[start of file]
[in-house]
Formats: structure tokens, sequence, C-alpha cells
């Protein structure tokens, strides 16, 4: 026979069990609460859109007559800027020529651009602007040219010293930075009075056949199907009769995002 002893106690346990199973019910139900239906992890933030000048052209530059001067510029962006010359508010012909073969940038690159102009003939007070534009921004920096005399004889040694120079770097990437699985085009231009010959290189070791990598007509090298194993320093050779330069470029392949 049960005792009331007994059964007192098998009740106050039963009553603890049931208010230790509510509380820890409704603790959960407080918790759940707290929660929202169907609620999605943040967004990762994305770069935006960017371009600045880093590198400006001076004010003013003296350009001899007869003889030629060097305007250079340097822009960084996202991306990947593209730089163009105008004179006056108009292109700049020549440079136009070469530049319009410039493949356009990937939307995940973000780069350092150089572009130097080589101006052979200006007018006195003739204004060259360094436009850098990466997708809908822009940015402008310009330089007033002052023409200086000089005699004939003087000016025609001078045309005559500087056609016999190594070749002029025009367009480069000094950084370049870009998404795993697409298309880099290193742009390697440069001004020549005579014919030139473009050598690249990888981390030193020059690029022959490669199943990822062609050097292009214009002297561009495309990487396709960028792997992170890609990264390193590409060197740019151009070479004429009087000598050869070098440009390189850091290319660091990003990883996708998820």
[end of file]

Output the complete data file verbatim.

[in-house]
Formats: structure tokens, sequence, C-alpha cells
């Protein structure tokens, strides 16, 4: 026979069990609460859109007559800027020529651009602007040219010293930075009075056949199907009769995002 002893106690346990199973019910139900239906992890933030000048052209530059001067510029962006010359508010012909073969940038690159102009003939007070534009921004920096005399004889040694120079770097990437699985085009231009010959290189070791990598007509090298194993320093050779330069470029392949 049960005792009331007994059964007192098998009740106050039963009553603890049931208010230790509510509380820890409704603790959960407080918790759940707290929660929202169907609620999605943040967004990762994305770069935006960017371009600045880093590198400006001076004010003013003296350009001899007869003889030629060097305007250079340097822009960084996202991306990947593209730089163009105008004179006056108009292109700049020549440079136009070469530049319009410039493949356009990937939307995940973000780069350092150089572009130097080589101006052979200006007018006195003739204004060259360094436009850098990466997708809908822009940015402008310009330089007033002052023409200086000089005699004939003087000016025609001078045309005559500087056609016999190594070749002029025009367009480069000094950084370049870009998404795993697409298309880099290193742009390697440069001004020549005579014919030139473009050598690249990888981390030193020059690029022959490669199943990822062609050097292009214009002297561009495309990487396709960028792997992170890609990264390193590409060197740019151009070479004429009087000598050869070098440009390189850091290319660091990003990883996708998820």